Second, a result of the first, a good philosopher is habitually skeptical of her own reasoning. She is constantly haunted by the sense that "this is too easy." Skill in reasoning is important in philosophy, but no moreso than in any other intellectual endeavor. Rationality is something else. It's the tendency to scrutinize the outputs of easy and comfortable modes of thinking. It's what Frederick Shane's Cognitive Reflection Test was designed to measure.

Third, as Tom Pyne observes, there is a kind of social and emotional retardation typical of philosophical intelligence: we are unembarrassed by the stupidity of our questions and the apparent impracticality of our concerns. In general, to be a good philosopher you can't care very much what people think about you at all, good or ill.

Sunday, October 11, 2015

Meaning, happiness and the good life

Let's say you are a successful novelist. In fact, Wikipedia describes you as the author of an entire genre: the Philosopical Bodice Ripper, steamy romances that explore philosophical ideas with surprising depth and subtlety. It is a form you have entirely mastered, and it is earning you a tidy living. You have a devoted readership and you take real satisfaction in exposing the fans of romantic fiction to philosophy. Still, there is a part of you that wants more.

>>>Fast forward >>>

For the last five grueling years you have been working on the great American philosophical novel: The Rigid Designation. You care more intensely about this project than all of your previous work combined. But it is undeniably a source of enormous frustration and anxiety. You are working at the absolute limit of your creative potential and experiencing disappointment far more often and more intensely than success. You do not know if you can finish; and even if you do, you have no idea how it will be received.

One night, over a bottle of Glenlivet, you are waxing nostalgic about your previous life to your good friend Piotr, who has heard it all one too many times: Just toss that damned manuscript into the fire, delete the file, and go back to doing what what you do best!

And, perhaps surprisingly, you agree. You really would be a happier person if you were to do exactly as Piotr advised. Perhaps not immediately afterwards, but soon. You still feel that way the next morning as you log into your computer.

What do you do?


What do we want from life?

Well, lots of stuff, of course. But at a basic level, I say there are only two things: happiness and meaning.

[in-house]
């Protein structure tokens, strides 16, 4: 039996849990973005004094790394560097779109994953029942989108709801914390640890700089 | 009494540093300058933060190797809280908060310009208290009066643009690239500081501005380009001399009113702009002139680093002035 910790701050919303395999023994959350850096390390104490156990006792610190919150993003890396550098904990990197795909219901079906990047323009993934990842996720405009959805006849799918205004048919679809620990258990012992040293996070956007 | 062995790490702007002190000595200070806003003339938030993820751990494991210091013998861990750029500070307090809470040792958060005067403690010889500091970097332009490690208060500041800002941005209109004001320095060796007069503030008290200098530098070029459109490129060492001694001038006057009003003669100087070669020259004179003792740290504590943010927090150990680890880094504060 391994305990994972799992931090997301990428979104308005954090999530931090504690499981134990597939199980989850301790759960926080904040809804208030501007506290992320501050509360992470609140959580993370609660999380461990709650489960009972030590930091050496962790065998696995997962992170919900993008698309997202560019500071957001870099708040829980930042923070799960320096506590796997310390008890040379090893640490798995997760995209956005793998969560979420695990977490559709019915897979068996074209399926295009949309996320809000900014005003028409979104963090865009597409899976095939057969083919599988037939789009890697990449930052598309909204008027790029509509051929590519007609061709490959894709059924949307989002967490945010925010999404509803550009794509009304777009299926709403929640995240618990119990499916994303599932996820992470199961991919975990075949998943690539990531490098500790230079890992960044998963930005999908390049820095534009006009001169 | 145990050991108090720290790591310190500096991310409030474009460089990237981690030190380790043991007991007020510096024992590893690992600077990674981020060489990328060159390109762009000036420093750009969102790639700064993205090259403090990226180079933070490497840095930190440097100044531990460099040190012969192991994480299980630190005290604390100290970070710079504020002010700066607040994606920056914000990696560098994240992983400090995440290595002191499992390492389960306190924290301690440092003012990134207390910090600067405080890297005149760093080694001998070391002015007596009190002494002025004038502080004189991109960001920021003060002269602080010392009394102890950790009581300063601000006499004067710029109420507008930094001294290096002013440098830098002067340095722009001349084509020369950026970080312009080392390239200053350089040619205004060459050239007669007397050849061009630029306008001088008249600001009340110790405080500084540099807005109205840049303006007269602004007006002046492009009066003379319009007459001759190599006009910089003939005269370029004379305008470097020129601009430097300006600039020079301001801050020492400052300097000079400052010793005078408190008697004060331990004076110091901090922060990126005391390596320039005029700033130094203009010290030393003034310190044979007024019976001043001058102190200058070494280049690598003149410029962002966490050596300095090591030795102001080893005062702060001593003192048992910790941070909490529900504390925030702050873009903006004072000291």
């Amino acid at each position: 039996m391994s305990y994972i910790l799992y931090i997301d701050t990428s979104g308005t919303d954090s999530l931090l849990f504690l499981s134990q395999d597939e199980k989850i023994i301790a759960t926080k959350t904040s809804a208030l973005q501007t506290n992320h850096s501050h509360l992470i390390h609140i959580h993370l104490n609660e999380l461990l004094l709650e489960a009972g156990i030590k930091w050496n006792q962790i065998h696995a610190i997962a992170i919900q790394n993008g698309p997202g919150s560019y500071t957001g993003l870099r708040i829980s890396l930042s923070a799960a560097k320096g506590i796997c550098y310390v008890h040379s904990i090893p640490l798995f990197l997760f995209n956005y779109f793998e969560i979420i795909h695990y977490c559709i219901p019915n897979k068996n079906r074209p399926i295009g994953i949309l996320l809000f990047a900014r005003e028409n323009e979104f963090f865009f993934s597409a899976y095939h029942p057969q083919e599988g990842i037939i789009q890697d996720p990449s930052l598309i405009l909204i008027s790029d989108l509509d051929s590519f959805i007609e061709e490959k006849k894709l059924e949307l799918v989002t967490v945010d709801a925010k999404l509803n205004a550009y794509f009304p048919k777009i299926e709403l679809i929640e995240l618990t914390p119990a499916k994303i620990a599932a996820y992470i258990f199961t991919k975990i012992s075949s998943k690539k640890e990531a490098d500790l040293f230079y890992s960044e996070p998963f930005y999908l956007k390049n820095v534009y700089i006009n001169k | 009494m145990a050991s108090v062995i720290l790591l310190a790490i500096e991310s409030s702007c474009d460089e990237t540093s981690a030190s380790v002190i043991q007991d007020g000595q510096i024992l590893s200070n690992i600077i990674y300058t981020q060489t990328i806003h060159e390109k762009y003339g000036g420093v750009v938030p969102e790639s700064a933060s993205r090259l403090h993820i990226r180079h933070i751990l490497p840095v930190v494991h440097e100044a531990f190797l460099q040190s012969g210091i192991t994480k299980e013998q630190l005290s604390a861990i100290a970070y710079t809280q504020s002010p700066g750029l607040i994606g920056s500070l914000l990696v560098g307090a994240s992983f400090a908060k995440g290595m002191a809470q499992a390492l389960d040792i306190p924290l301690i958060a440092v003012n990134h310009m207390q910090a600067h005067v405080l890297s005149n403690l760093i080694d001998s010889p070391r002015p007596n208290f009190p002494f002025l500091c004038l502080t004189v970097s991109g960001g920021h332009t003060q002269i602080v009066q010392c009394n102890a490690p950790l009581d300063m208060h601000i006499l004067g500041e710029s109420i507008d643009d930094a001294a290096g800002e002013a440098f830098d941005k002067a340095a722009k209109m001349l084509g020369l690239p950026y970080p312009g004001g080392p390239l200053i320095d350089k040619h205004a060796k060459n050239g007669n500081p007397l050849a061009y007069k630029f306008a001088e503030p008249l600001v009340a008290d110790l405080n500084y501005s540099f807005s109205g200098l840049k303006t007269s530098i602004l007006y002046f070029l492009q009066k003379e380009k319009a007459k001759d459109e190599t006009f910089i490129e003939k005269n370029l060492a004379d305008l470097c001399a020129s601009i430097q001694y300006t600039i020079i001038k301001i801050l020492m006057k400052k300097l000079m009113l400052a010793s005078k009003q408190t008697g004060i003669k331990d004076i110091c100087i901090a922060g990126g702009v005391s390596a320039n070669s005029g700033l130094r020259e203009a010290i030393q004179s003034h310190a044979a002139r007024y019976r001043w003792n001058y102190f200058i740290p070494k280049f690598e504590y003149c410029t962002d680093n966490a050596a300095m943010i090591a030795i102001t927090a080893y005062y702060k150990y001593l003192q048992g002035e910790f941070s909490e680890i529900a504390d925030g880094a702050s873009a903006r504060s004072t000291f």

What is happiness? Easy. Your life is happy to the extent that you are feeling good, both in it and about it. There are lots of different ways of feeling good: joy, hope, gratitude, contentment, elation, inspiration, affection, a panoply of sensual pleasures. They all count. Somehow.

What is meaning? Easy again. Your life has meaning to the extent that you are doing things you care about. Generally speaking, you care when you have a sense of purpose, commitment to personal goals, the wellbeing of family and friends, to discovery, to creation, to work, to serving a higher cause, like God or country.

Ok, clear enough so far, but not too interesting. Nobody denies that meaning and happiness are fine things, and we all agree that anyone with plenty of both is very lucky indeed.

But I said that meaning and happiness are basic. By this I mean that they are distinct ends. We desire them both, but we do not seek one simply as a means to achieving the other.

This is more interesting because it contradicts conventional wisdom, which is based on a strong and widely felt intuition that happiness is, almost by definition, the summum bonum of every self-interested person. According to this view, whatever we want in life (power, freedom, safety, love, respect, and meaning) we want because we believe it will contribute to our happiness.

Put differently, it is to deny the quite plausible view that the only reason we would ever want a more meaningful life is that we think we will be happier as a result. It is to assert that someone may rationally opt for a more meaningful life knowing full well that it will come at the expense of her personal happiness.

Now, in fact, many others disagree with the conventional view, but they typically need to play a wild card to say why. For example, one common way of arguing against it is to point to altruism: people willingly sacrifice their own happiness for the benefit of others. The problem with that gambit is that many of those we are trying to convince think of altruistic behavior either as an illusion, or as fundamentally irrational. I don’t, but I also don't want to get mired in the debate. So what I say here I mean to be understood strictly within the framework of rational self-interest.

Consider a related but slightly different implication of the conventional view: